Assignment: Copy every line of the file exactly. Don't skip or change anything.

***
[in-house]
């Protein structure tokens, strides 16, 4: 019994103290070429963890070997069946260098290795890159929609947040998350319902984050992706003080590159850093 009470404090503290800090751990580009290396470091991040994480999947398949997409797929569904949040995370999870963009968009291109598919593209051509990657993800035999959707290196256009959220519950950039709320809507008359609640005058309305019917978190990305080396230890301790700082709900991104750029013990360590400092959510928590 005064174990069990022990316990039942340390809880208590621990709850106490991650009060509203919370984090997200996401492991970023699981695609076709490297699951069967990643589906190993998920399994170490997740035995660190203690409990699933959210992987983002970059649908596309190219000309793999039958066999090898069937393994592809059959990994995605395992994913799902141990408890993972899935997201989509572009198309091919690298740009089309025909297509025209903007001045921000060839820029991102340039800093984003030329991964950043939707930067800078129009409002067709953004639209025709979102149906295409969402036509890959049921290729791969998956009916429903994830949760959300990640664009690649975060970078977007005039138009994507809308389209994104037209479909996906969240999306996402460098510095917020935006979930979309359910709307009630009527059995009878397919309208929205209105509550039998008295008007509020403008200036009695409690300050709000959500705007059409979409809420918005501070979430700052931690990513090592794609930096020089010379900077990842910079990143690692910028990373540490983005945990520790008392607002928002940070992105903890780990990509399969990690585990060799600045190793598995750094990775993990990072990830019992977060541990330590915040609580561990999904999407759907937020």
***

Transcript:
[in-house]
């Protein structure tokens, strides 16, 4: 019994103290070429963890070997069946260098290795890159929609947040998350319902984050992706003080590159850093 009470404090503290800090751990580009290396470091991040994480999947398949997409797929569904949040995370999870963009968009291109598919593209051509990657993800035999959707290196256009959220519950950039709320809507008359609640005058309305019917978190990305080396230890301790700082709900991104750029013990360590400092959510928590 005064174990069990022990316990039942340390809880208590621990709850106490991650009060509203919370984090997200996401492991970023699981695609076709490297699951069967990643589906190993998920399994170490997740035995660190203690409990699933959210992987983002970059649908596309190219000309793999039958066999090898069937393994592809059959990994995605395992994913799902141990408890993972899935997201989509572009198309091919690298740009089309025909297509025209903007001045921000060839820029991102340039800093984003030329991964950043939707930067800078129009409002067709953004639209025709979102149906295409969402036509890959049921290729791969998956009916429903994830949760959300990640664009690649975060970078977007005039138009994507809308389209994104037209479909996906969240999306996402460098510095917020935006979930979309359910709307009630009527059995009878397919309208929205209105509550039998008295008007509020403008200036009695409690300050709000959500705007059409979409809420918005501070979430700052931690990513090592794609930096020089010379900077990842910079990143690692910028990373540490983005945990520790008392607002928002940070992105903890780990990509399969990690585990060799600045190793598995750094990775993990990072990830019992977060541990330590915040609580561990999904999407759907937020």